Very soon after that, I saw Nancy Crow’s quilts for the first time. In 1991, I took my first class with her at Arrowmont School of the Arts in Gatlinburg, Tennessee. I’ve studied with her three times including her first improvisational piecing class. She and her work have had a profound influence on me.
Thanks in large part to Nancy’s thoughtful criticism, I discovered early that producing art for me was a conflict between images that represented strong emotions but were just too literal and just making designs that had no emotional content. Another area of conflict in my work in general was that I had two distinct types of work—utility or craft items and art quilts. One of my goals with my last one-woman show at the Crawfordsville District Public Library was to try and marry these two distinct types of work into one.
I have always been an avid reader and as a teacher-librarian, it’s not surprising that books have helped me in my journey as an artist. Julia Cameron’s The Artist’s Way and Michael Gelb’s How to Think Like Leonardo da Vinci have been very important to me. Cameron’s book helped me discover my creative process. For example, I learned that I have a very productive period followed by fallow time. Cameron teaches the reader ways to refuel creatively and techniques for working through problems and artistic blocks. Gelb’s book helped me to see that one can be creative in every area of one’s life—cooking, homemaking, personal relationships, and so on.
Finding your voice and images as an artist takes time. The robes of his Holiness, the Dalai Lama inspired this quilt. My son’s photographs of Tibetan prayer flags encouraged me to make my own set.
To feed my creativity I try to spend time with time with myself and by myself. (Julia Cameron calls this an artist date.) I love going to museums and galleries. I look at art books. I try to take a walk every day and look at nature. It is fascinating to watch the plants and trees changing with the seasons. These are great ways to refuel creatively and to train your eye. I try to be reflective and examine and analyze the things that attracted me. I constantly investigate my creative process.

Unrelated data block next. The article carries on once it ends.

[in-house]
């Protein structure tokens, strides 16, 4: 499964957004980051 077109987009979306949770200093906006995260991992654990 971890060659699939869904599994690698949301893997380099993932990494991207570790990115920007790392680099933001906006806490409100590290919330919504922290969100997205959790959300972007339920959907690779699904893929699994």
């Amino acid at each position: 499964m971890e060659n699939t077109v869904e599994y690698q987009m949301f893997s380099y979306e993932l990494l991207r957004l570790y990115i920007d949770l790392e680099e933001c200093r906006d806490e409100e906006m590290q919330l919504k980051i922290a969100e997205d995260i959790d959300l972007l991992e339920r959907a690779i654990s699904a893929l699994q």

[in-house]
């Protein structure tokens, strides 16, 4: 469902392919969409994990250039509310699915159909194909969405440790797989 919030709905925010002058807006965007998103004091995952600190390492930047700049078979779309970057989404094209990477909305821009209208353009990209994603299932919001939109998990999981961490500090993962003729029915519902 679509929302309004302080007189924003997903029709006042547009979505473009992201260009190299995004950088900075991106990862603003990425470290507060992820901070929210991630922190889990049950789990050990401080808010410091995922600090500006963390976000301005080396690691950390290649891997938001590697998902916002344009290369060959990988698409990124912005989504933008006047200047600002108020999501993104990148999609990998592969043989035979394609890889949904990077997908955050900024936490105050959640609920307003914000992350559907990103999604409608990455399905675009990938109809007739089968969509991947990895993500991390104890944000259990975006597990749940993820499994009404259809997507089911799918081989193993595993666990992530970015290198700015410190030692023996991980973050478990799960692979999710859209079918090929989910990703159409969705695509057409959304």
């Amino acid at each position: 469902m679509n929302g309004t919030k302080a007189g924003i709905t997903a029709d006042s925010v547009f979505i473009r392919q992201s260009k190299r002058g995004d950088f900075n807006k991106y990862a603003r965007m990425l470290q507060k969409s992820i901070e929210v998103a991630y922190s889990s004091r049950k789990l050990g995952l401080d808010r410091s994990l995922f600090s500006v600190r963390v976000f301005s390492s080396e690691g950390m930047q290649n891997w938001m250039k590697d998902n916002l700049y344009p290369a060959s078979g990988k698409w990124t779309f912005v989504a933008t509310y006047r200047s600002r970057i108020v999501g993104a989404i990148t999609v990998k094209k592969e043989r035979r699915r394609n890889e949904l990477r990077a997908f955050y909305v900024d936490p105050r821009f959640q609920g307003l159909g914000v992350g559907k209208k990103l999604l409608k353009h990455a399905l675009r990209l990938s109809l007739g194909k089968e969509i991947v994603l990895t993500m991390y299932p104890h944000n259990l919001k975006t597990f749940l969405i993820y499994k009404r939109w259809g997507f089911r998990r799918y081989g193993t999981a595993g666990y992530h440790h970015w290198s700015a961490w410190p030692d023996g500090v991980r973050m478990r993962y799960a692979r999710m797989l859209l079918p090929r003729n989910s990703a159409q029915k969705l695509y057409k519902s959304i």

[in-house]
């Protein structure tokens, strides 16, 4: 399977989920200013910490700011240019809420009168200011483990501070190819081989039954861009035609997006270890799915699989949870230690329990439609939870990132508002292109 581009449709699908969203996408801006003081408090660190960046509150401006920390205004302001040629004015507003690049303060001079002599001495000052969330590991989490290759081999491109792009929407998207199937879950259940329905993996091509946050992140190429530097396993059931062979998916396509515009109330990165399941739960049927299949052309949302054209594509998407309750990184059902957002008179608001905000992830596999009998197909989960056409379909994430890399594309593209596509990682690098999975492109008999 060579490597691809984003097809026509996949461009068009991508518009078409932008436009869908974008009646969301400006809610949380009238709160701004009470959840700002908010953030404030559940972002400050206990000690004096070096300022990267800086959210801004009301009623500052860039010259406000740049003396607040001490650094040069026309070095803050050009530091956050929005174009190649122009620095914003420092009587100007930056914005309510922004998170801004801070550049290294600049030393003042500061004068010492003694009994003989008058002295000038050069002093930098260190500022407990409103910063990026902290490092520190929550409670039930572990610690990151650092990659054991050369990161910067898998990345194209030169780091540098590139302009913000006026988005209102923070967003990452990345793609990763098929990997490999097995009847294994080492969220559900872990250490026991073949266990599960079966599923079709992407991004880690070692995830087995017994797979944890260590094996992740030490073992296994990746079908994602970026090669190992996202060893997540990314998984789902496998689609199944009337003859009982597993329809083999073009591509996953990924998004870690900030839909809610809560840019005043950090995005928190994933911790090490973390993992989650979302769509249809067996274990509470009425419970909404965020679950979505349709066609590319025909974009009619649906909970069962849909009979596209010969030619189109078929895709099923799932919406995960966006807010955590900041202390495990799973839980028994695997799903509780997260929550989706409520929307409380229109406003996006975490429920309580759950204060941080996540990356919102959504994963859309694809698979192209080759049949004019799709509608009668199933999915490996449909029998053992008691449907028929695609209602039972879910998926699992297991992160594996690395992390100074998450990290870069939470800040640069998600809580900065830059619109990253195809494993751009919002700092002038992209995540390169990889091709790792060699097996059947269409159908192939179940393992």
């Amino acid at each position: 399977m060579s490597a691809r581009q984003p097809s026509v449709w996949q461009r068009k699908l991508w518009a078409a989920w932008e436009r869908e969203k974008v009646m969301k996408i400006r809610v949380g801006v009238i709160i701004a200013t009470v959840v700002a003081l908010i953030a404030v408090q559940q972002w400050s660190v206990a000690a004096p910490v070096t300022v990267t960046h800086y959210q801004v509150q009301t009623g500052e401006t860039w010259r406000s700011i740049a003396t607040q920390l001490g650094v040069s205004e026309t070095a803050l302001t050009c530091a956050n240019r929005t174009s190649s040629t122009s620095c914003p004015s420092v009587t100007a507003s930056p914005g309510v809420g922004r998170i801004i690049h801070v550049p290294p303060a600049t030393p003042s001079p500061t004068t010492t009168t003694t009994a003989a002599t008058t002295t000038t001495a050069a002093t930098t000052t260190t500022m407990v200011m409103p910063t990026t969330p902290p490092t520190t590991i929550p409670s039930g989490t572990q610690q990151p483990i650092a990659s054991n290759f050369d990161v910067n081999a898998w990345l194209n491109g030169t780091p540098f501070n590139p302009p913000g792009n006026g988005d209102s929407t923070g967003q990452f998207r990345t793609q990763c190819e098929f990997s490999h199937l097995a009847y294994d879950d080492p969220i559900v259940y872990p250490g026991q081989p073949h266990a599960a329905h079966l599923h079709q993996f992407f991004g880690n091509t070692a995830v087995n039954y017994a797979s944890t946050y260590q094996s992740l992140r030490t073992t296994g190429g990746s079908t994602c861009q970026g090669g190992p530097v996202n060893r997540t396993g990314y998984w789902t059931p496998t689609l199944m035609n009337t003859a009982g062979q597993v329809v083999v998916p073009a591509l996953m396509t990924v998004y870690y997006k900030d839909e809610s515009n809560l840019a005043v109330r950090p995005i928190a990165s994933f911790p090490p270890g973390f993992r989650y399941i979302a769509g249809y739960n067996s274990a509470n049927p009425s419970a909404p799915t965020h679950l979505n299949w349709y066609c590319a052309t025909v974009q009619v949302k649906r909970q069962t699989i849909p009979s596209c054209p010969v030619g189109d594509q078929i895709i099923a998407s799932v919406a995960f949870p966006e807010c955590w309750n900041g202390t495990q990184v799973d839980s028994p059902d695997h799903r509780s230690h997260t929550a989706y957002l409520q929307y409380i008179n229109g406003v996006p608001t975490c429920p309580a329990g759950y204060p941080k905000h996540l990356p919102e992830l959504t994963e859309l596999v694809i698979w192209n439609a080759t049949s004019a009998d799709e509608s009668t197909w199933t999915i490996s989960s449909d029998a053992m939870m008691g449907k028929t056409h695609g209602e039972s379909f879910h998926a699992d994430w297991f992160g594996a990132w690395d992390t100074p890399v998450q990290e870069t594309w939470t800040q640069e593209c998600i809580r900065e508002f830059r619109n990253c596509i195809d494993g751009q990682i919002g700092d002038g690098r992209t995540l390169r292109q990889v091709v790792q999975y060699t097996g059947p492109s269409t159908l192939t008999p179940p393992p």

Having a studio space is absolutely necessary to me. I need to be able to focus on my work. The computer is in another room. My work table doesn’t double as a dining space. While I only have about a quarter of the space I had in Indiana, the move forced me to go through everything in my studio and weed out the dross.
I try to be open—to let everything speak to me. Inspiration can come from anywhere. I’ve kept a commonplace book for nearly 40 years in which I write down things I’ve read that I want to remember. Once in a while I will leaf through it and find a quote that really jumps out to me. Andrea Dworkin’s quote inspired me to make “For Peanuts and Schroeder.” “I have no patience with the untorn, anyone who hasn't weathered rough weather, fallen apart, been ripped to pieces, put herself back together, big stitches, jagged cuts, nothing nice. Then something shines out.”
Thank you for inviting me to talk to you and show my work. In summary, I’ll leave you with another quote from Jackson Pollack:
“Art is coming face to face with yourself.”